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Recently I did research for a magazine story that included having to locate some prominent artists in the Vail area. After speaking with people at the center of the arts community there, I came up with exactly one name of a respected local artist (Jim Cotter, who makes wall hangings out of unusual materials ” concrete, rusted steel ” and who owns two Vail-area galleries). Like any self-respecting Aspenite, I assumed Vail wouldn’t have as many creative types as the Roaring Fork Valley. But I was honestly stunned by the apparent paucity of visual artists in our neighboring resort.
After 16 years in the Aspen area, my perspective had become skewed, thanks to the wealth of artists I am surrounded by here. The Red Brick Biennial features 26 artists; approximately three times as many submitted work. (Sobel said he made the decision to include fewer artists, but have each artist feature several pieces.) Among them are ceramists, painters, photographers, watercolorists and more; all of them would be considered skilled artists who have a serious devotion to their work. At least several are represented in galleries outside of the valley. Some of the works included in the exhibit are arresting in their creativity, among them: a black-and-white collage by Betty Weiss, who typically works in bold colors; Shelly Safir Marolt’s “Lycee,” a moody painting of two young boys; Michael Raaum’s large-scale, boldly expressionist works; Jennifer Ghormley’s abstracted images of the human body.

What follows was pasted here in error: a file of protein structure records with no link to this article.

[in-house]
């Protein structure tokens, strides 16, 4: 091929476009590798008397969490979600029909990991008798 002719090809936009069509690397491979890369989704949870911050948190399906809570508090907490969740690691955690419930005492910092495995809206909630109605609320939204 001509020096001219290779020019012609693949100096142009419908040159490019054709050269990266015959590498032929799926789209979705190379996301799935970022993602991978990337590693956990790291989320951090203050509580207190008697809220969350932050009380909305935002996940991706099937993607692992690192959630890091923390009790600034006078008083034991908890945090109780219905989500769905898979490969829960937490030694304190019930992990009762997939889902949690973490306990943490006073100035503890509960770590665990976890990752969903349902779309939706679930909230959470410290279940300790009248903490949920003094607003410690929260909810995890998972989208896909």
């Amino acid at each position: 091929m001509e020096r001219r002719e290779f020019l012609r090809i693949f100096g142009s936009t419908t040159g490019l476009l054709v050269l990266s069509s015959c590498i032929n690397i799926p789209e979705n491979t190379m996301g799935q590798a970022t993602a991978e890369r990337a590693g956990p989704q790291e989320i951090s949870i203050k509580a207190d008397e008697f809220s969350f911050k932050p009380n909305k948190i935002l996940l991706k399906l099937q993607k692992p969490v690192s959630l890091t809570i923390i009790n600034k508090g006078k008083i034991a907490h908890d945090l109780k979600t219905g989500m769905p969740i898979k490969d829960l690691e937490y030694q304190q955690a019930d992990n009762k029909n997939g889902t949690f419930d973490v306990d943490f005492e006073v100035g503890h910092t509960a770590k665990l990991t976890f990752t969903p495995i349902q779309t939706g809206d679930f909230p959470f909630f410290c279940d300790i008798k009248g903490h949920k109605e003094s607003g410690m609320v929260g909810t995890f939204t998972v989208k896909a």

Sobel says the Biennial is, in a way, only the tip of the iceberg. Some of the valley’s most successful artists ” James Surls, Daniel Sprick, Jody Guralnick and Linda Girvin, to name a few ” did not submit work.
Among those echoing the view that Aspen’s beauty is hardly limited to the mountains is Muzikar. She has been the executive director of the Red Brick Council ” which operates the city-owned Red Brick Center for the Arts ” for nearly three years. The Red Brick stages a new exhibit every month, virtually always focusing on local talent. (I was one of the artists featured in the September show.) Muzikar feels as if she is only getting started.
“I have so many ideas, I go crazy,” she said, noting that among her favorite exhibitions were Pouring Vessels, which featured some 50 ceramists, and Uniforms, which focused on the human figure. “It’s hard to place all the artists; there are artists who have waited for years to get in a show. Our valley, it’s incredible. The amount of artists, and nationally and internationally known artists in the valley ” we’re very lucky.
“We just started working on 2009 ” and now I can’t wait for 2009 to happen, because we have so many new artists we’ll be exhibiting.”
Sobel believes that one thing the Red Brick Biennial will accomplish is showing off the side of Aspen that is not about multi-million dollar mansions and the like.
“It’s more diverse, intelligent, with a heavily involved artistic scene,” he said. “I’d want people to think it’s sophisticated, and outperforms what you’d think of as a resort town in Colorado.”